Biological tests were carried out in order to evaluate tissue viability and integrity of the ETs. Histological analysis showed that the pSMCs were distributed homogeneously throughout the thickness of the constructs (Fig. 3). Moreover, the constructs exhibited high circumferential compaction around 72% of their molded dimensions at day 1, and the constructs contract to 77% at day 7, due to the cell-driven early remodeling of collagen gel matrix.

Discussion and Conclusion

In this study we present a strategy for the in vitro fabrication of vascular ETs in a one-step process by mixing collagen gels with cells. Herein, the feasibility of using the bioreactor in combination with cellularized collagen-based ETs has been demonstrated. In fact, the device was used since the early fabrication step supplying a monitored and controlled sterile environment where constructs can grow and regenerate. The device, conceived as a laboratory-oriented tool for stimulating the regeneration of vascular ETs, is also able to replicate in vitro the physiological hemodynamic forces, while integrating a mechanical testing operating mode for the evaluation biomechanical status of hosted samples. Further experiments have been conceived and planned with the aim i) to investigate how different biomechanical forces impact the architecture of the ETs; ii) to provide insights into the interplay between cells and ECM during growth and remodeling in response to mechanical stimuli.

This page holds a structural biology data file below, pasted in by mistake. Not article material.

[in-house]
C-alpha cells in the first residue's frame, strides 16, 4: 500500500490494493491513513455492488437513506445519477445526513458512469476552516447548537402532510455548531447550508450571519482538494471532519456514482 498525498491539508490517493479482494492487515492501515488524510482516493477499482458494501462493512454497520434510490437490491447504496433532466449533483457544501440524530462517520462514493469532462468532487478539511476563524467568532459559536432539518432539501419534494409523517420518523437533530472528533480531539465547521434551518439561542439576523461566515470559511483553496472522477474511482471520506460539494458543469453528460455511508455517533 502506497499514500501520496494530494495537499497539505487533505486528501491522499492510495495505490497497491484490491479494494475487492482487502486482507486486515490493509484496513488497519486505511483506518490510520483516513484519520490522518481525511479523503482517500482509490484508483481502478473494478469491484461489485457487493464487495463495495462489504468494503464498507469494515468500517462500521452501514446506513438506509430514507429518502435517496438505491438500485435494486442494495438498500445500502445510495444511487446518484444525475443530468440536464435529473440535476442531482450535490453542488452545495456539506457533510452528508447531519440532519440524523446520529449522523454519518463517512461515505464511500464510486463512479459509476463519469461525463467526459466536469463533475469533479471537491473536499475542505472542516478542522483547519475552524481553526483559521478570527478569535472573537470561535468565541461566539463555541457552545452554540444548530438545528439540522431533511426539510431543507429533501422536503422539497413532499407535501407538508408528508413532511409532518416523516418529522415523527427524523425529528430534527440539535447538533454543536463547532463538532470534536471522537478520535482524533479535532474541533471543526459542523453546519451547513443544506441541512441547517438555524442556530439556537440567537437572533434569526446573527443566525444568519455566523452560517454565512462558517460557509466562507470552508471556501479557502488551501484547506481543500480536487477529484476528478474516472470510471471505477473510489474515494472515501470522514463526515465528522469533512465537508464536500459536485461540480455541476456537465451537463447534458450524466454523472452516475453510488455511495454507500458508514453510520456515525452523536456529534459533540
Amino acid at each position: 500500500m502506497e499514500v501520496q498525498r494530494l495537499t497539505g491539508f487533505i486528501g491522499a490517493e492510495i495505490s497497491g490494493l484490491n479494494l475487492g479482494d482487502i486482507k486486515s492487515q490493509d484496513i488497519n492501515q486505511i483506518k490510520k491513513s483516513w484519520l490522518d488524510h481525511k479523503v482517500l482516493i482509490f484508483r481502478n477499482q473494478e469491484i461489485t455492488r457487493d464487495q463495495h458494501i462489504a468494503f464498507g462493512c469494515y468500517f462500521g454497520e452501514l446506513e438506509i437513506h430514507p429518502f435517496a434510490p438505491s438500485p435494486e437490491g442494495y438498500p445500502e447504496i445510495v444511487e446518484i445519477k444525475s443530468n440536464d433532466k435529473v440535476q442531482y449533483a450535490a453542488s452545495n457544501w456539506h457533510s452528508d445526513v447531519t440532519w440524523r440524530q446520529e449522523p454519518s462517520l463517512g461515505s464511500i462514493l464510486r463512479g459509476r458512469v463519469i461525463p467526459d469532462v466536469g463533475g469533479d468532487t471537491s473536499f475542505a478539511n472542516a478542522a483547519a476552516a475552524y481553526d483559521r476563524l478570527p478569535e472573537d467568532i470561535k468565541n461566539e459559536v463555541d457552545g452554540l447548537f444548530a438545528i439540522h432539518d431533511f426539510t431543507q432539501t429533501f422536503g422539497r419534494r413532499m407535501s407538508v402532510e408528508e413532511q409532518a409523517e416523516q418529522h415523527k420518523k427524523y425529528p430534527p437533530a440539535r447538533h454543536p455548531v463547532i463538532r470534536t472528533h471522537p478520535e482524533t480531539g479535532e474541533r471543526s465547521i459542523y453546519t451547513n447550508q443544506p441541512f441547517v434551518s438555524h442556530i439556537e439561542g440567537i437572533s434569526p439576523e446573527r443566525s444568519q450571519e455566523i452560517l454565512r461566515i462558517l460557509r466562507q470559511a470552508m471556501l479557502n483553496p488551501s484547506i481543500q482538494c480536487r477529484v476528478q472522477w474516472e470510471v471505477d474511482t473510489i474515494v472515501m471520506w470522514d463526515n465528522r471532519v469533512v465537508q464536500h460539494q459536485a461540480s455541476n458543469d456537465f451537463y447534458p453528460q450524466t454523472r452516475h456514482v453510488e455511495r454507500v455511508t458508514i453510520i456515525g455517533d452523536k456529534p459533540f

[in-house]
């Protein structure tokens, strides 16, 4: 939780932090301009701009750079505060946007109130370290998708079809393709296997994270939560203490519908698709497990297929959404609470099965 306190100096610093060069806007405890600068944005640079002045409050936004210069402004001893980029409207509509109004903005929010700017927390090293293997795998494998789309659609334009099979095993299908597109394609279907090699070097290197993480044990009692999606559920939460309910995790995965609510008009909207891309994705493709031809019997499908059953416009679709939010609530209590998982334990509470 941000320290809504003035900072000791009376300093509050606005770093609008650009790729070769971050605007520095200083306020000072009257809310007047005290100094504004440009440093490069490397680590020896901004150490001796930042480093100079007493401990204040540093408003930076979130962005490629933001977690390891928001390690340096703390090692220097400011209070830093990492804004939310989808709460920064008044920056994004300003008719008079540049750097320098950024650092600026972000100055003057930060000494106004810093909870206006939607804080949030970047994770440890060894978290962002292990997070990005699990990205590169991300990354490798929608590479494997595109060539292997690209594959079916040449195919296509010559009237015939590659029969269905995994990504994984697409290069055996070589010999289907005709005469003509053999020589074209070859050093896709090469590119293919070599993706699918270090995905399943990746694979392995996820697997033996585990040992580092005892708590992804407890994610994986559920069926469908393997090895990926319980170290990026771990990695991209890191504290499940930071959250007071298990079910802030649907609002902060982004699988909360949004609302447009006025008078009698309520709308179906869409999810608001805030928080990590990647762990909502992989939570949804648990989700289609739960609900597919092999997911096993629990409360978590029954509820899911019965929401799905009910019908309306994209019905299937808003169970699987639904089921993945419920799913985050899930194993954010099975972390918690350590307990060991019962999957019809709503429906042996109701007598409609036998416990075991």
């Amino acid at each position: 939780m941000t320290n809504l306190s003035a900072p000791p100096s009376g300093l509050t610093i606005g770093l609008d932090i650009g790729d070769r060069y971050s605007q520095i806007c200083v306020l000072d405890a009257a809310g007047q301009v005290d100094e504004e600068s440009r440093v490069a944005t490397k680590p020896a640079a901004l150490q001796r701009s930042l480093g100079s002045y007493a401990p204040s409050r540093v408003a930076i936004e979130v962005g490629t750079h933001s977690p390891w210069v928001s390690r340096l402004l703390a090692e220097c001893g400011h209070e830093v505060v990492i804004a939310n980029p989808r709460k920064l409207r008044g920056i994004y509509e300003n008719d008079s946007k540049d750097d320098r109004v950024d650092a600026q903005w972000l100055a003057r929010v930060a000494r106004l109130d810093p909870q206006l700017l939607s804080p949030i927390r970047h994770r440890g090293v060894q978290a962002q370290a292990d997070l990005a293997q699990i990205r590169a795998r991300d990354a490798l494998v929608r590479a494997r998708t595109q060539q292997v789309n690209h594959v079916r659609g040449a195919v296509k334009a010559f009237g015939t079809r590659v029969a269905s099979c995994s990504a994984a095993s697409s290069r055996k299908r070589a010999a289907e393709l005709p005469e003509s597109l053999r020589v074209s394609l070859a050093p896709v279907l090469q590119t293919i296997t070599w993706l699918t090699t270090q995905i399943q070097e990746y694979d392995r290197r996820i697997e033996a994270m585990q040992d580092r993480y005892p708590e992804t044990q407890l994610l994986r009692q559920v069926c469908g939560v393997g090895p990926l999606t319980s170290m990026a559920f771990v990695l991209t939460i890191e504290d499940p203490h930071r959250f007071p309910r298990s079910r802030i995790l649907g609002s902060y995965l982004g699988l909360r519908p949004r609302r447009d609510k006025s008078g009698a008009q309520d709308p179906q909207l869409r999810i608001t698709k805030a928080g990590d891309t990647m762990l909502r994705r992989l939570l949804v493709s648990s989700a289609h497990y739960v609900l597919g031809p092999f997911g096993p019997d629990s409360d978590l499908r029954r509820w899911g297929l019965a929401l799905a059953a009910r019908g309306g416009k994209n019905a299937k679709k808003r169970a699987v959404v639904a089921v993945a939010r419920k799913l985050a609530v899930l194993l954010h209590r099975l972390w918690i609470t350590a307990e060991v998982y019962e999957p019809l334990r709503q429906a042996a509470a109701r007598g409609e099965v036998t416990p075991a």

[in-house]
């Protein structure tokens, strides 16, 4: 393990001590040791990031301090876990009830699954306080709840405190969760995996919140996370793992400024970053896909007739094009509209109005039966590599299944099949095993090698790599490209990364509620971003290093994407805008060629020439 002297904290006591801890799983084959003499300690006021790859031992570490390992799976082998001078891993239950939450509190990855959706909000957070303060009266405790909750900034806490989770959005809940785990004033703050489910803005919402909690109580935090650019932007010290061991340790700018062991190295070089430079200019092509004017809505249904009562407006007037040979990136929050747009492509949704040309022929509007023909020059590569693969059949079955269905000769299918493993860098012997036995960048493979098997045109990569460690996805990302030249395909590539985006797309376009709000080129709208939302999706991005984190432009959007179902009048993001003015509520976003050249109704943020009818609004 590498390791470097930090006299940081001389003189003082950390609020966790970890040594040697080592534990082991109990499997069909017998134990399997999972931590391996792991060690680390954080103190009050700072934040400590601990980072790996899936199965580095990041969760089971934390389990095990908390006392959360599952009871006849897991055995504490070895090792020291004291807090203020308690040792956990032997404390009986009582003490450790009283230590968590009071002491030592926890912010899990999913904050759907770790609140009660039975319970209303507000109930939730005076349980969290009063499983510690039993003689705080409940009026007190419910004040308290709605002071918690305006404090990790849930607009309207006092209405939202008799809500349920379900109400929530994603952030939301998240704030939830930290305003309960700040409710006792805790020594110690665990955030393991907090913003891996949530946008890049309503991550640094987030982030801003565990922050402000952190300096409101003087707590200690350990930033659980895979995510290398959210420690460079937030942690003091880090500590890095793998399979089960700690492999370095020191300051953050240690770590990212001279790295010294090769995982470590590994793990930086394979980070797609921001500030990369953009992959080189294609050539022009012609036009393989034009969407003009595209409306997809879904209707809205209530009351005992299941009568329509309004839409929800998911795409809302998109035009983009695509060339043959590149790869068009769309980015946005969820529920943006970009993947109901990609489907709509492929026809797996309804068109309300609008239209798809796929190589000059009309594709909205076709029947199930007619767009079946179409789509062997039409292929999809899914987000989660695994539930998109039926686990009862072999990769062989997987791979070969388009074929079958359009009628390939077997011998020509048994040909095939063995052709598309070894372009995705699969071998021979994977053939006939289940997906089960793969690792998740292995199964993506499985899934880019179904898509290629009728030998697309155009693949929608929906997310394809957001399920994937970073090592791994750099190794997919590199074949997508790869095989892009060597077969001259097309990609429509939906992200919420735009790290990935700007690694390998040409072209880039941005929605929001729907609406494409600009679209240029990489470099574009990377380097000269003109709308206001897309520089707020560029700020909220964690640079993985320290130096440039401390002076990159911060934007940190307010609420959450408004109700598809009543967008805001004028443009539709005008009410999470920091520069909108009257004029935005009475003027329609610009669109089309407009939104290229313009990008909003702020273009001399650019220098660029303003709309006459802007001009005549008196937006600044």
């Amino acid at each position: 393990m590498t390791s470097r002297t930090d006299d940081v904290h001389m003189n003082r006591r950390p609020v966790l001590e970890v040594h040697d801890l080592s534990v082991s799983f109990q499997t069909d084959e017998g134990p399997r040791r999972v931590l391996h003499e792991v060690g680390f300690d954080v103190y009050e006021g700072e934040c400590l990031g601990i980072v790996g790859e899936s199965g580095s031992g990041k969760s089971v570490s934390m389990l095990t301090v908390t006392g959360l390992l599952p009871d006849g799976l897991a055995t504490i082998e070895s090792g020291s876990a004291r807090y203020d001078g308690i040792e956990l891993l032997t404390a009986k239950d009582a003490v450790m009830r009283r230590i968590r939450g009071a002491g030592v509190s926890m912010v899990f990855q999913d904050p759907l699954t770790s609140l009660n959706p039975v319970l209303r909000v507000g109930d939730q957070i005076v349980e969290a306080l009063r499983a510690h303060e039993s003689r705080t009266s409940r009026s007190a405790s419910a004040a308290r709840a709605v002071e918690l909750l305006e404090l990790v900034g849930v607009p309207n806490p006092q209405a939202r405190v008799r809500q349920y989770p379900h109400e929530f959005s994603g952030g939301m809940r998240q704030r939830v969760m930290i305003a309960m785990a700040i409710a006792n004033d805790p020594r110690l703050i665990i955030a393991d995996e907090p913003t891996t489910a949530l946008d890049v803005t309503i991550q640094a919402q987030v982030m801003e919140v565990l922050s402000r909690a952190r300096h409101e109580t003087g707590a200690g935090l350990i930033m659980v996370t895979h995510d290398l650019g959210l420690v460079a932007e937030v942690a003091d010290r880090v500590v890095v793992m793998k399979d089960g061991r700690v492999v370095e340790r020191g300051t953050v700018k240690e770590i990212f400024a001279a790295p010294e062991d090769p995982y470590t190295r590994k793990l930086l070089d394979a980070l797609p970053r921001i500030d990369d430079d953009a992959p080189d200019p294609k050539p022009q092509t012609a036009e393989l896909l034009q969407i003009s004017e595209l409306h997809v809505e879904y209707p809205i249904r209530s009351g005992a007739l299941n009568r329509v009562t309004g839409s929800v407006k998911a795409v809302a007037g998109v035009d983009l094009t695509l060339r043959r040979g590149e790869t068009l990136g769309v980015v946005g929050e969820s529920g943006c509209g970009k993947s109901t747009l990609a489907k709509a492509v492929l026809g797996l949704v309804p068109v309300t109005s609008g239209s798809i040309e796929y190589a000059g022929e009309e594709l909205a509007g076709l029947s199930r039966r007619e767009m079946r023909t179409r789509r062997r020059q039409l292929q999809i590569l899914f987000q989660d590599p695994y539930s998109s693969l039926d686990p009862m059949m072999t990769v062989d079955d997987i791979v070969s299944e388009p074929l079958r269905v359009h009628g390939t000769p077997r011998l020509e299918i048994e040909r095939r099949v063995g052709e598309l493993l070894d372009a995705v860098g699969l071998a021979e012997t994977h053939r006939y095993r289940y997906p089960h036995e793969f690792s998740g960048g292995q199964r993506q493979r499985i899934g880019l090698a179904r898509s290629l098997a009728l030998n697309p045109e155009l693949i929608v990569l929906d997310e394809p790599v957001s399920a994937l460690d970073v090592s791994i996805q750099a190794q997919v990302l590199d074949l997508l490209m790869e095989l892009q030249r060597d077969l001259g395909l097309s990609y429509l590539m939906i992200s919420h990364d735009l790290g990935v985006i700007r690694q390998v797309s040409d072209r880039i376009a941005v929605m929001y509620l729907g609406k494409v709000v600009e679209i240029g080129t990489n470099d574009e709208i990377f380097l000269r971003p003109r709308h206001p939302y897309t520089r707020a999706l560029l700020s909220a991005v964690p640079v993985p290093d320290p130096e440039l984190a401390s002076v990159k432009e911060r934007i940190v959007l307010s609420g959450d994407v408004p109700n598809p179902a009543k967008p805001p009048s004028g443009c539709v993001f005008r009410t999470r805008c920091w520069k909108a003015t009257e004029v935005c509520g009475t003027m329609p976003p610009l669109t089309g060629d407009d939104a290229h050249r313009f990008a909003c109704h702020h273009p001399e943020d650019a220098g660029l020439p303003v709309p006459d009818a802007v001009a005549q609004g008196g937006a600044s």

Fig. 1. A) 3D CAD model of the culture chamber. The chamber includes a commercial reservoir (50-ml falcon tubing) and a housing, which is integrated with the reservoir cap. B) Layout of the bioractor: blue lines, hydraulic circuit; gray line, monitoring and control (M/C) signal.

Fig. 2 Fabrication of the constructs in sterile conditions. The cells and collagen mixture was poured into the mold-equipped bioreactor (A), and let gel for 1 h at room temperature (B). Afterwards, the mold was removed (C), the bioreactor was assembled (D) and incubated for 1, 3, or 7 days.

Fig. 3 Masson’s trichrome-stained sections of the harvested constructs at day 1, 3, 7 of culture (left panel: low power of magnification at 5x; right panel: high power of magnification at 20x).


Nina Bono was awarded of a PhD Scholarship from the Italian Ministry of Education and completed with a mobility scholarship from Scuola Interpolitecnica di Dottorato, Italy. This work was partially supported by NSERC, CFI, FQRS, and FQRNT.


1. Gibbons, M. C., Foley, M. A. & Cardinal, K. O. Thinking Inside the Box: Keeping Tissue-Engineered Constructs In Vitro for Use as Preclinical Models. Tissue Eng Part B: Reviews 19 (1), 14-30, doi:10.1089/ten.teb.2012.0305 (2013). 2. Piola, M., Prandi, F., et al. A compact and automated ex vivo vessel culture system for the pulsatile pressure conditioning of human saphenous veins. J-TERM, doi:10.1002/term.1798 (2013). 3. Rajan, N., et al. Preparation of ready-to-use, storable and reconstituted type I collagen from rat tail tendon for tissue engineering applications. Nature Protocols 1 (6), 2753-2758, doi:10.1038/nprot.2006.430 (2007).